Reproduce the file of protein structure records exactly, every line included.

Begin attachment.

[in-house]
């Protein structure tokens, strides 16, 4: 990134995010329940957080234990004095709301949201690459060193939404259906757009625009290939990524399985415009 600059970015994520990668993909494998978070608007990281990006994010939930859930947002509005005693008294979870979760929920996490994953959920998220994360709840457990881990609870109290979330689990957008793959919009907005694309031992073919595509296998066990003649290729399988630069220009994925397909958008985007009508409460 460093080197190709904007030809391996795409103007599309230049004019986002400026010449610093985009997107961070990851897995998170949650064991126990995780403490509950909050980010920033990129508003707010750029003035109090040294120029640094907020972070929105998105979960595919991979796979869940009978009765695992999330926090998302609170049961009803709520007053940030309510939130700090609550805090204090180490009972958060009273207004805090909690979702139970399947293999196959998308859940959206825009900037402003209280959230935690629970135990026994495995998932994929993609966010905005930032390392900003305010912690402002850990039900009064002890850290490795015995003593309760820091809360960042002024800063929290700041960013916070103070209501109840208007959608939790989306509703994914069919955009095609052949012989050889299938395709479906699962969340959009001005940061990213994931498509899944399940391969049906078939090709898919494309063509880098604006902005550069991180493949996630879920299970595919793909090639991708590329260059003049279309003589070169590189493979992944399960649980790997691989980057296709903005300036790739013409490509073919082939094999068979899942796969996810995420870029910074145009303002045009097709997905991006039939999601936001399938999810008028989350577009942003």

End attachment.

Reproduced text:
[in-house]
């Protein structure tokens, strides 16, 4: 990134995010329940957080234990004095709301949201690459060193939404259906757009625009290939990524399985415009 600059970015994520990668993909494998978070608007990281990006994010939930859930947002509005005693008294979870979760929920996490994953959920998220994360709840457990881990609870109290979330689990957008793959919009907005694309031992073919595509296998066990003649290729399988630069220009994925397909958008985007009508409460 460093080197190709904007030809391996795409103007599309230049004019986002400026010449610093985009997107961070990851897995998170949650064991126990995780403490509950909050980010920033990129508003707010750029003035109090040294120029640094907020972070929105998105979960595919991979796979869940009978009765695992999330926090998302609170049961009803709520007053940030309510939130700090609550805090204090180490009972958060009273207004805090909690979702139970399947293999196959998308859940959206825009900037402003209280959230935690629970135990026994495995998932994929993609966010905005930032390392900003305010912690402002850990039900009064002890850290490795015995003593309760820091809360960042002024800063929290700041960013916070103070209501109840208007959608939790989306509703994914069919955009095609052949012989050889299938395709479906699962969340959009001005940061990213994931498509899944399940391969049906078939090709898919494309063509880098604006902005550069991180493949996630879920299970595919793909090639991708590329260059003049279309003589070169590189493979992944399960649980790997691989980057296709903005300036790739013409490509073919082939094999068979899942796969996810995420870029910074145009303002045009097709997905991006039939999601936001399938999810008028989350577009942003």